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A&E waiting time targets face axe


The government has pledged to scrap the four-hour waiting time target at accident and emergency departments.

Health secretary Andrew Lansley said the targets would be “abolished” under wider plans to rid the health service of any targets that have “no clinical justification”.

Mr Lansley said focus must be shifted to achieving the “best possible results for patients” rather than simply treating patients quickly in a bid to meet waiting time targets.

Mr Lansley made the comments in the House of Commons, where he also announced a full public inquiry into failings at Mid Staffordshire Foundation Trust.

Mr Lansley said: “I’m going to abolish the four-hour A&E target.

“We are going to look, and we will look constructively, at how we can scrap the four-hour target as it currently exists and work on the basis of what the clinical evidence makes clear directly contributes to delivering the best possible results for patients.

“I will issue guidance to the NHS shortly, the purpose of which - to amend the A&E target alongside others - is in order to ensure that we deliver better quality.”

Shadow health secretary Andy Burnham immediately put Mr Lansley’s plans under scrutiny, saying the government “urgently needs to give clarity to the NHS by explaining what alternative plans he has to stop waiting times rising again”.

A Department of Health spokeswoman said Mr Lansley had always been clear that in order to deliver continuous improvements in patient care, “targets that have no clinical justification will be scrapped”.

She added: “Some more details will be set out in a revised operating framework shortly.”


Readers' comments (39)

  • Martin Gray

    HOORAY! If waiting times increase it will only be because patients are being properly prioritised; if those will minor injuries or illness do attend, quite often inappropriately anyway, then they will have to wait longer if more urgent cases present.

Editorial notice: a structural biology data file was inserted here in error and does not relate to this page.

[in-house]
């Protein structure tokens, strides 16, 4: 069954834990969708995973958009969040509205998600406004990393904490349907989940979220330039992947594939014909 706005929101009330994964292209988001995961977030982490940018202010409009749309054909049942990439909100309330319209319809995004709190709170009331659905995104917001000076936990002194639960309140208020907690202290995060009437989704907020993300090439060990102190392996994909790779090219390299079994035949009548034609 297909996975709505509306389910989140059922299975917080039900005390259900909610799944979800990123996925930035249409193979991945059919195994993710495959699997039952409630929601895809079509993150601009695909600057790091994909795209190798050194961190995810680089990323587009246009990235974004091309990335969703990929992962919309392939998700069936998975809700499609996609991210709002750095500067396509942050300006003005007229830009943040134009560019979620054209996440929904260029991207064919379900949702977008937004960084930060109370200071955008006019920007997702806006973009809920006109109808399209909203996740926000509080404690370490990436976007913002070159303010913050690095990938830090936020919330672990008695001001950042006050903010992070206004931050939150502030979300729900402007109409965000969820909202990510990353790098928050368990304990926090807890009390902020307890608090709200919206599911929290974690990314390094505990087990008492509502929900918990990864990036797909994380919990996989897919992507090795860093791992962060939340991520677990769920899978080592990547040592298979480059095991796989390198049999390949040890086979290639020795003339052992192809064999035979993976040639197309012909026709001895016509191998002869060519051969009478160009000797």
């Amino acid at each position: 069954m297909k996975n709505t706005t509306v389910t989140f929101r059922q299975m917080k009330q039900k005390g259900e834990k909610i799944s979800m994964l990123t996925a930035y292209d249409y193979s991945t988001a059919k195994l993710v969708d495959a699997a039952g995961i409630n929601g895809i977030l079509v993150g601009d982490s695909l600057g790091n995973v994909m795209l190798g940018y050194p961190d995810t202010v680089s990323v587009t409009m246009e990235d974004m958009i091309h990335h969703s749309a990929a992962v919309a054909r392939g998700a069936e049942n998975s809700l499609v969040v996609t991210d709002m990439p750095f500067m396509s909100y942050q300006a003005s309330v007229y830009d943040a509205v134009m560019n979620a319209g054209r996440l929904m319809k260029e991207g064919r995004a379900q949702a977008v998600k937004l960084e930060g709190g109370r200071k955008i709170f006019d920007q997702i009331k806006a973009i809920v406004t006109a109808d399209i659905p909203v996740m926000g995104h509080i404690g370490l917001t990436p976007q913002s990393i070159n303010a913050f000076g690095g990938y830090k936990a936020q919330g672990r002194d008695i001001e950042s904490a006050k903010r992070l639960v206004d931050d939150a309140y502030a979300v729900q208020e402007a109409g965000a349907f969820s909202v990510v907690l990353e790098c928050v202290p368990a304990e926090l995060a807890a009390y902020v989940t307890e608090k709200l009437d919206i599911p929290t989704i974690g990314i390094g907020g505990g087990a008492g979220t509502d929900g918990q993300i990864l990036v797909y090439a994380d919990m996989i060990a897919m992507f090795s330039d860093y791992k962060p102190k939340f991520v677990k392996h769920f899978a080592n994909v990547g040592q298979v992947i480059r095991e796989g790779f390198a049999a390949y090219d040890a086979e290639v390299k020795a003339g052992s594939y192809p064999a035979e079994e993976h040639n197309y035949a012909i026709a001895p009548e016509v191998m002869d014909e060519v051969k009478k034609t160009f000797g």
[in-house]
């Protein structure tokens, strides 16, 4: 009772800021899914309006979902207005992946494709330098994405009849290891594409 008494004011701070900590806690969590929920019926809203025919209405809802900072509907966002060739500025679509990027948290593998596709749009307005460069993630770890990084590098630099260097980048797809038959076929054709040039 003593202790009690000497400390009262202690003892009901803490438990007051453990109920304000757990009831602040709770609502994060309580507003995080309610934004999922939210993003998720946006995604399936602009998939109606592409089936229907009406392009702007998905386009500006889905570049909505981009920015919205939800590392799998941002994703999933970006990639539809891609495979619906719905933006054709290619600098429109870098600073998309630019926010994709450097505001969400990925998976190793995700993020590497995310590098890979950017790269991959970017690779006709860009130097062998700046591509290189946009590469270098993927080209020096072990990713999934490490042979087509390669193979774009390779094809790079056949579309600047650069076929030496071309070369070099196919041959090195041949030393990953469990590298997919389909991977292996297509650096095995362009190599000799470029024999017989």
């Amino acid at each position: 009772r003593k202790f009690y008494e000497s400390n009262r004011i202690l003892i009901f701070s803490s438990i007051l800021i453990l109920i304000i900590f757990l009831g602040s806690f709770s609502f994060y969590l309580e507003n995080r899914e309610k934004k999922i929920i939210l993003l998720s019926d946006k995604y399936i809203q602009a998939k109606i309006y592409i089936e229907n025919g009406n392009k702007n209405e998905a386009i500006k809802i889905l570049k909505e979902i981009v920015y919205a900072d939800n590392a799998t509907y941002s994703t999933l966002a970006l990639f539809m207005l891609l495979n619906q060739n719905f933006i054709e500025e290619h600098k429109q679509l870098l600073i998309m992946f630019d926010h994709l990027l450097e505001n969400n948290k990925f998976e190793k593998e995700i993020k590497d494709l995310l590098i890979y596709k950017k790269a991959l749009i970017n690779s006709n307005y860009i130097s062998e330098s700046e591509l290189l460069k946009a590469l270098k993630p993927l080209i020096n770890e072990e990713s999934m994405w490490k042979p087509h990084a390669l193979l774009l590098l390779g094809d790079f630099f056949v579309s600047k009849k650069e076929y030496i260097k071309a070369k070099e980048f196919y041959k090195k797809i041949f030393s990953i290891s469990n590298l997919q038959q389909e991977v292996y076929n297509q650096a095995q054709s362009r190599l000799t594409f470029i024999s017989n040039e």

This, of course, will cause some dissatisfaction in the patients and tempers will fray occassionaly but I'm sure that, provided the patients are told WHY they are having to wait and may appear to being queue-jumped a lot of this misguided anger will be averted.

    However, it is also a problem with bed availability that causes problems in A&E so this also needs to be addressed. Rather difficult if Trusts are going to be penalised if they discharge patients too soon and re-admission is necessary.

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  • Phil Dup

    I agree Martin - I'm furious that we have to pull out all the stops to see and treat a code blue "sore fingernail for the last 4 weeks" but who cant get to the GP or the local walk in centre (open 12 hours a day 7 days a week).
    By wasting time putting medical and nursing resources into making sure this type of patient doesnt "breach" making the Trust statistics look 'bad' we are taking away extra care that could be put into treating the truly ill.

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  • I think that every one should pay for there own health care of some sort, unless it is a real emergency for example trauma and this will stop the likes of the drunks and minor injuries and regulars attending a and e and will cut back costs